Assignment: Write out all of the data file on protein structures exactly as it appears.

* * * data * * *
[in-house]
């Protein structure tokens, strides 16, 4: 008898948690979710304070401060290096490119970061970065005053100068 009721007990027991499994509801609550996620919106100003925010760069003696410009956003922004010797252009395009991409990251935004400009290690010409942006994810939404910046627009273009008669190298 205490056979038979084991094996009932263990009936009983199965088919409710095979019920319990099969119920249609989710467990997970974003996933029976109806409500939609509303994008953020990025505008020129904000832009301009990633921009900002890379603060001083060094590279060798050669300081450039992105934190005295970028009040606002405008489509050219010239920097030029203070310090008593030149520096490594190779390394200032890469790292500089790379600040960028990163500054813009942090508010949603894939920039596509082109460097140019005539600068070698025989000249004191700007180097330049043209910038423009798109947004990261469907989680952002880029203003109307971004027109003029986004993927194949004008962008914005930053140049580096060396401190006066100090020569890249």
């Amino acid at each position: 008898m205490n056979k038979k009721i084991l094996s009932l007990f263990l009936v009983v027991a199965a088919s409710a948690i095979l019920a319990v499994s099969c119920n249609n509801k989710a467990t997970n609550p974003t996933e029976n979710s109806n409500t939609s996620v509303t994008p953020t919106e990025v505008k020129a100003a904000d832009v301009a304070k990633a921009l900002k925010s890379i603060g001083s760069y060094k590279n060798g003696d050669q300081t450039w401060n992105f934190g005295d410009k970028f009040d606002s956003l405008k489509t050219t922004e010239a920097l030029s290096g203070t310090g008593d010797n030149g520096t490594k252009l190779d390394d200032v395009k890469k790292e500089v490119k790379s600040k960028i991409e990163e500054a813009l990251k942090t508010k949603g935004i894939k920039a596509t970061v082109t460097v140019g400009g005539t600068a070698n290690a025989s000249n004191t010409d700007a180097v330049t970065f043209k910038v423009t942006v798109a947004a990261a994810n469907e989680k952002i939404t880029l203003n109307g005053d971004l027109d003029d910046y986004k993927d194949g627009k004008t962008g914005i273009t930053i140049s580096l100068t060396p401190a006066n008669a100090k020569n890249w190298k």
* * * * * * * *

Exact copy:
[in-house]
């Protein structure tokens, strides 16, 4: 008898948690979710304070401060290096490119970061970065005053100068 009721007990027991499994509801609550996620919106100003925010760069003696410009956003922004010797252009395009991409990251935004400009290690010409942006994810939404910046627009273009008669190298 205490056979038979084991094996009932263990009936009983199965088919409710095979019920319990099969119920249609989710467990997970974003996933029976109806409500939609509303994008953020990025505008020129904000832009301009990633921009900002890379603060001083060094590279060798050669300081450039992105934190005295970028009040606002405008489509050219010239920097030029203070310090008593030149520096490594190779390394200032890469790292500089790379600040960028990163500054813009942090508010949603894939920039596509082109460097140019005539600068070698025989000249004191700007180097330049043209910038423009798109947004990261469907989680952002880029203003109307971004027109003029986004993927194949004008962008914005930053140049580096060396401190006066100090020569890249």
């Amino acid at each position: 008898m205490n056979k038979k009721i084991l094996s009932l007990f263990l009936v009983v027991a199965a088919s409710a948690i095979l019920a319990v499994s099969c119920n249609n509801k989710a467990t997970n609550p974003t996933e029976n979710s109806n409500t939609s996620v509303t994008p953020t919106e990025v505008k020129a100003a904000d832009v301009a304070k990633a921009l900002k925010s890379i603060g001083s760069y060094k590279n060798g003696d050669q300081t450039w401060n992105f934190g005295d410009k970028f009040d606002s956003l405008k489509t050219t922004e010239a920097l030029s290096g203070t310090g008593d010797n030149g520096t490594k252009l190779d390394d200032v395009k890469k790292e500089v490119k790379s600040k960028i991409e990163e500054a813009l990251k942090t508010k949603g935004i894939k920039a596509t970061v082109t460097v140019g400009g005539t600068a070698n290690a025989s000249n004191t010409d700007a180097v330049t970065f043209k910038v423009t942006v798109a947004a990261a994810n469907e989680k952002i939404t880029l203003n109307g005053d971004l027109d003029d910046y986004k993927d194949g627009k004008t962008g914005i273009t930053i140049s580096l100068t060396p401190a006066n008669a100090k020569n890249w190298k």